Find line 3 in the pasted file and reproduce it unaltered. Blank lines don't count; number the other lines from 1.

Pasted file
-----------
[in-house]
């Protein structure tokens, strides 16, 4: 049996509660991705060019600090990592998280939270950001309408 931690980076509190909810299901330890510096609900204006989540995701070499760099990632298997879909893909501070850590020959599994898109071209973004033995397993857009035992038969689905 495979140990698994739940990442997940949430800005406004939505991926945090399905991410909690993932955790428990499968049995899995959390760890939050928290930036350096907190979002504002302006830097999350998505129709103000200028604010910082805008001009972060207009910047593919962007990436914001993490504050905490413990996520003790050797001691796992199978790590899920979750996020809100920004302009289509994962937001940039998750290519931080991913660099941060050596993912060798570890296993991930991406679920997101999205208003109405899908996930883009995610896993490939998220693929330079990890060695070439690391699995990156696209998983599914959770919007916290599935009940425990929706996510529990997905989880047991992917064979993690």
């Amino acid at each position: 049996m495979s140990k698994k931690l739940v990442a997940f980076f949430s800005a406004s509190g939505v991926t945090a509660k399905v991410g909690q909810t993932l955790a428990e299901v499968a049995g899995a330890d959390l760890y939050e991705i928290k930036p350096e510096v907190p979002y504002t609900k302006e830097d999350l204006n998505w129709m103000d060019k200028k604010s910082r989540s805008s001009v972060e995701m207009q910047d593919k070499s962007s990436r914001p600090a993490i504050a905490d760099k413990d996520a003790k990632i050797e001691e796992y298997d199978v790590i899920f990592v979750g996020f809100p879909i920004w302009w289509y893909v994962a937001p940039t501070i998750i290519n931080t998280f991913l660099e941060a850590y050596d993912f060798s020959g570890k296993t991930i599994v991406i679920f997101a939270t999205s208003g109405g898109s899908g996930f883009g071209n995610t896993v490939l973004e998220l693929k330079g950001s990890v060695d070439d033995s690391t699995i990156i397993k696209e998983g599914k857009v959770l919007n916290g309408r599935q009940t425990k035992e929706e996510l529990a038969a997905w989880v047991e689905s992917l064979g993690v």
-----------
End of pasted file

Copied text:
């Amino acid at each position: 049996m495979s140990k698994k931690l739940v990442a997940f980076f949430s800005a406004s509190g939505v991926t945090a509660k399905v991410g909690q909810t993932l955790a428990e299901v499968a049995g899995a330890d959390l760890y939050e991705i928290k930036p350096e510096v907190p979002y504002t609900k302006e830097d999350l204006n998505w129709m103000d060019k200028k604010s910082r989540s805008s001009v972060e995701m207009q910047d593919k070499s962007s990436r914001p600090a993490i504050a905490d760099k413990d996520a003790k990632i050797e001691e796992y298997d199978v790590i899920f990592v979750g996020f809100p879909i920004w302009w289509y893909v994962a937001p940039t501070i998750i290519n931080t998280f991913l660099e941060a850590y050596d993912f060798s020959g570890k296993t991930i599994v991406i679920f997101a939270t999205s208003g109405g898109s899908g996930f883009g071209n995610t896993v490939l973004e998220l693929k330079g950001s990890v060695d070439d033995s690391t699995i990156i397993k696209e998983g599914k857009v959770l919007n916290g309408r599935q009940t425990k035992e929706e996510l529990a038969a997905w989880v047991e689905s992917l064979g993690v």